Many of life's thorniest problems can be successfully analyzed by referring back to what we learned as children. Take the case of the Three Little Pigs.
You remember, the first little pig built his house out of straw; the second little pig built his house out of sticks, and the third little pig industriously built his house out of bricks. The big, bad wolf huffed and puffed and blew down the houses made of straw and sticks, but could not damage the house made out of bricks.
As luck would have it, the first little pig purchased a policy of homeowner's insurance and has come to you for assistance in making his claim. Having learned his lesson, he now wants to rebuild, but with bricks. Can you help him?
As always, the first recourse is to the policy. Does the policy provide sufficient coverage to fund rebuilding with bricks? Let's assume that the underwriter did provide sufficient coverage. Let's assume moreover that coverage is on a replacement cost basis. How can the insured recover the amount necessary to rebuild what he wants? Bear in mind that the policy usually contains a provision limiting the maximum payment to the amount necessary to rebuild with materials of like kind and quality. This does not, however, require the insured to rebuild with such materials, it just limits the payment. The first challenge then is to determine if any legitimate builder will provide an estimate of the replacement cost for what was lost (a straw house) that would come close to the cost to build a brick house. Assuming a shortfall, where can you go?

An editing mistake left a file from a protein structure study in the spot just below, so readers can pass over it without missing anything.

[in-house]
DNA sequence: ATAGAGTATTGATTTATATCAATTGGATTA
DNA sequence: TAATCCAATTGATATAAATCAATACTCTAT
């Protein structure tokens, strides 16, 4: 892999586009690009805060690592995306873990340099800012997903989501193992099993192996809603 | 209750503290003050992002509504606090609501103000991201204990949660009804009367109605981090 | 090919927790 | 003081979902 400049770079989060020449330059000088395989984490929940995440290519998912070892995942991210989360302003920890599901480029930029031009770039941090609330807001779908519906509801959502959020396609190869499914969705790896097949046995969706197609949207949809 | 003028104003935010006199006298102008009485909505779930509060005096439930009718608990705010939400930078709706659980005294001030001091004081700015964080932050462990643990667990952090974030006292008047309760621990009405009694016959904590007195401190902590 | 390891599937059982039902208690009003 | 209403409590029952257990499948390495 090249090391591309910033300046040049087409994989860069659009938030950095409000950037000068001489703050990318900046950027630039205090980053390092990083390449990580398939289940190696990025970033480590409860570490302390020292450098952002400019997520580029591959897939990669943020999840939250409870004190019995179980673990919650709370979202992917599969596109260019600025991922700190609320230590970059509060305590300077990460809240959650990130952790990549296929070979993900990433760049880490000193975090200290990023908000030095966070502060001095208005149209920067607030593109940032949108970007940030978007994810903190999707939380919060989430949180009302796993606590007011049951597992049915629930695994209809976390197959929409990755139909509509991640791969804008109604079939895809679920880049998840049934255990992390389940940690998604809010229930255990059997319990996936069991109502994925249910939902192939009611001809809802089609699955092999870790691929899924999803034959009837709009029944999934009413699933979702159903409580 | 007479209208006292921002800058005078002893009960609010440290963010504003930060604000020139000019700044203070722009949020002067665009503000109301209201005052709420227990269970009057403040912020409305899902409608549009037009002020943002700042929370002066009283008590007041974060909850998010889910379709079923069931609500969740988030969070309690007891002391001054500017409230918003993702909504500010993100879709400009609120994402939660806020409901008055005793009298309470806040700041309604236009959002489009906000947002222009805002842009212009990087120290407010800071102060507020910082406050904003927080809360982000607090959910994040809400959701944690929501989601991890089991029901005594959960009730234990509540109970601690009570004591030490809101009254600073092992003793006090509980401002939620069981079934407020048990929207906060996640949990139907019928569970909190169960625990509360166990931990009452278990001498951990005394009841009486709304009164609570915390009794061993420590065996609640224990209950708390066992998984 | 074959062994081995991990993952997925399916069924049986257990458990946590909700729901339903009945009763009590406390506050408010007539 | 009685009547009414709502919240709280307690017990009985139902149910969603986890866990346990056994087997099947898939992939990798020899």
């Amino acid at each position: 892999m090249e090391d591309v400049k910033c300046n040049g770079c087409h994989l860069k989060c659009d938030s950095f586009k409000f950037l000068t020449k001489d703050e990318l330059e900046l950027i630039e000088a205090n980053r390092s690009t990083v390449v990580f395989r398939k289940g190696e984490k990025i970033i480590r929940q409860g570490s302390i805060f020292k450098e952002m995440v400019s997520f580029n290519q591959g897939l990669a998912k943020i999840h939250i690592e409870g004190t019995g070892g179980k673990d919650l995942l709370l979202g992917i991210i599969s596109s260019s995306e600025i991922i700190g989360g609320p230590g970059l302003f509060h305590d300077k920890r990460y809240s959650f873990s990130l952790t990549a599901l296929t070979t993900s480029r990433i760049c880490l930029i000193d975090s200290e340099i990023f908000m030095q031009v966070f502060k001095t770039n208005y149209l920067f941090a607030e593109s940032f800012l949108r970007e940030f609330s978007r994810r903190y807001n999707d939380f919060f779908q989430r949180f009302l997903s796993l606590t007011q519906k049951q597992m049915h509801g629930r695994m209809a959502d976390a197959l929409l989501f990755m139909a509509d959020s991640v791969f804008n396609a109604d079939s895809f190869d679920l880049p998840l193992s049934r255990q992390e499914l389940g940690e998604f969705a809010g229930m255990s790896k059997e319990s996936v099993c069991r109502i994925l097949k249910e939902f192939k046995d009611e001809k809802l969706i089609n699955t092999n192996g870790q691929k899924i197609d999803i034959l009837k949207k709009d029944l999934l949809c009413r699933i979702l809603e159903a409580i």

First suggestion: check the policy for additional coverage for the increased cost of construction required by code. While the "cut rate" insurance policy may limit or exclude this coverage, other policies do provide real help. Then check the local building codes. Did they, at the time of the loss, require wind-resistant construction or something similar? If so, you may be able to recover additional funds to help your insured, but note that this coverage is payable only if the insured actually rebuilds.
Second suggestion: the unfortunate insured may have to reallocate some of the actual cash value payment received for contents to the building reconstruction cost. This may be necessary, but it is not a happy situation unless your insured buys into the "de-cluttering" mantra.
In the final analysis, you can assist the insured to recover the depreciated cost of the lost or damaged property, and even the replacement cost of that lost or damaged property, but your opportunities magically to elevate the insured into a better position after a loss are few. You may have to explain to your disappointed insured that under the policy of insurance purchased, the insurer will only cover the cost to rebuild the house that was damaged, not the cost to construct a better residence. You can perhaps soften the blow by offering the analogy of the Three Little Pigs.
If we can assist you in dealing with these difficult situations, please feel free to contact us by telephone at 973-538-4100 or by email at email@example.com. We are here to help!
We wish you all very Happy Holidays and a New Year of health, peace and happiness.
 We also assume at this point that you do not have a case of insurer premium inflation fraud, which is a wholly different topic.